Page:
Bonnaroo Artist | Fleet Foxes
Bonnaroo History | Newbie
Stage & Time | Friday | This Tent | 9:00-10:15pm
Like we’ve been doing for many years now, we’re making it our mission to help you get acquainted with many of our favorite acts from Bonnaroo‘s 2023 lineup. After roaring back to life last summer, after two years off due to Covid and weather, this year marks Bonnaroo’s 20th installment (and 22nd anniversary), boasting not only another great and varied lineup, but also more changes and improvements then we’ve seen in years, with more flexibility in ticketing and camping, a reimagined “Outeroo” campground area, new activations, and further new ways to Roo. Back once again in its usual June 15-18 timeframe, we’re counting down the days until another great weekend on the farm.
As we dig through the entire schedule, we’ll highlight a spread of performers spanning across genres and stages, big and small, new and old, to bring you some of the most interesting, lesser-known, and most highly-recommended among this year’s crop of artists. And as our time at ‘Roo approaches, we’ll also be bringing you some special features and full list-style daily lineup guides, to help you plan your weekend ahead of the fest. While these previews won’t span every artist, and might omit some more obvious must-see acts, we hope they’ll serve as a way to help you navigate Bonnaroo’s gargantuan lineup, and to make the most of your busy weekend at the fest!
Grab your tickets right here if you haven’t already, and read on for our Bonnaroo Artist Spotlight!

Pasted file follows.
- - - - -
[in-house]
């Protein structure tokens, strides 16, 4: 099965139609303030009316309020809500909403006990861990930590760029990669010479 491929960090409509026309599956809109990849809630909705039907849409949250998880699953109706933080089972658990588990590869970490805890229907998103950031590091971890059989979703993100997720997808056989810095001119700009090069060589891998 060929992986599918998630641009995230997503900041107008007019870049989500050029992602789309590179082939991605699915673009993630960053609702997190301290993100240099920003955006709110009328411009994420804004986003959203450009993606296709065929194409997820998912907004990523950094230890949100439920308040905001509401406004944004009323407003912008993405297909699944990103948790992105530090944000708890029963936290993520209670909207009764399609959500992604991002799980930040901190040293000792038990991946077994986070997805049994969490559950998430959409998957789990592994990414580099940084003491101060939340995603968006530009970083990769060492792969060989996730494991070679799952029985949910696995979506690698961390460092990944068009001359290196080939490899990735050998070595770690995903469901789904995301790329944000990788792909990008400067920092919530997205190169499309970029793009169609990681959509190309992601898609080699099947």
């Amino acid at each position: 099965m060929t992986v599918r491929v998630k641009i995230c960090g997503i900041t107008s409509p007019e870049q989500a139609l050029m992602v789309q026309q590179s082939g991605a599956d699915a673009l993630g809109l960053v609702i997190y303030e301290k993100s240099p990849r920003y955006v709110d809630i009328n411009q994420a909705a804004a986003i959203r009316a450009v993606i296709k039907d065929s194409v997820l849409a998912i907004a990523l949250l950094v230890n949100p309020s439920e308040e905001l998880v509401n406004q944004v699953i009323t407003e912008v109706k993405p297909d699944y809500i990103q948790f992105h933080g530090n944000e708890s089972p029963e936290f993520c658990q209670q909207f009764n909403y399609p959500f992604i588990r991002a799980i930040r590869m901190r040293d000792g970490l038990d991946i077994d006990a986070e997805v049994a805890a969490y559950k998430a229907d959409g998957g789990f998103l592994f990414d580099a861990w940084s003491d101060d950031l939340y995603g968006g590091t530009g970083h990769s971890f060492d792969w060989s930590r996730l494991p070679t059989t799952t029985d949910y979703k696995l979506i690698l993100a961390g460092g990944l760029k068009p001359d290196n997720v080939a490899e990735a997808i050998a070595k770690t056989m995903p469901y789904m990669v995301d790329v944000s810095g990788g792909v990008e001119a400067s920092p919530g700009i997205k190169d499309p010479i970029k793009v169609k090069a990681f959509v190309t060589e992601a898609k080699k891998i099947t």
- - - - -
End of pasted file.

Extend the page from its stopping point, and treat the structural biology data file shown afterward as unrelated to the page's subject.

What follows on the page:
Formed by frontman and primary songwriter Robin Pecknold and guitarist Skyler Skjelset while still in their teens, beloved and acclaimed Seattle indie folk outfit Fleet Foxes more formerly came together in the mid-’00s, swiftly building a cult following through their online presence and regional performances, and earning widespread attention and ubiquitous critical praise for their Sub Pop debut EP Sun Giant and first full-length, Fleet Foxes, both in 2008. Drawing influence and inspiration from pop music and folk rock of the mid ‘60s to the early ’70s, Fleet Foxes’ fusion of harmony-laden folk with baroque and psychedelic pop earned them praise as an instantly iconic act, capable of writing songs with a substance and maturity beyond their years, and by 2011 sophomore LP, Helplessness Blues, which arrived after an extended period of high-profile touring and continued acclaim, the group were one of the hottest indie bands in the world. That’s why it was especially puzzling when they subsequently dropped off the grid, with drummer Josh Tillman departing (on somewhat acrimonious terms) to reinvent himself as the sarcastic and self-aware Father John Misty, an act which in the ’10s even surpassed Fleet Foxes in widespread awareness, and Pecknold opted to hit pause on the band to attend Columbia University, an experience which seemed to realign his perspective and worldview in more recent material. In 2017, after teasing their return, the band finally made a comeback with a stunning third album Crack-Up, a more ambitious, culturally relevant, and focused effort, leading to renewed live activity once more in support, and giving way to a fourth album, Share, in 2020, in the midst of the pandemic, largely recorded by Pecknold alone while in lockdown. Though they never quite grew as big as some of the other timeless, folk-inspired indie acts who rose to prominence in the 2000s, Fleet Foxes were, and remain, among the most critically beloved, commanding a diehard fanbase and possessing a stunning, fine-tuned, unrivaled command of their art which has carried them well beyond the rise and fall of the indie folk boom. We had to triple check that the band have never played Bonnaroo, as they couldn’t be more suited for the fest. But, best we can tell, this is Fleet Foxes’ first time on the farm, making their Friday evening set even more essential!
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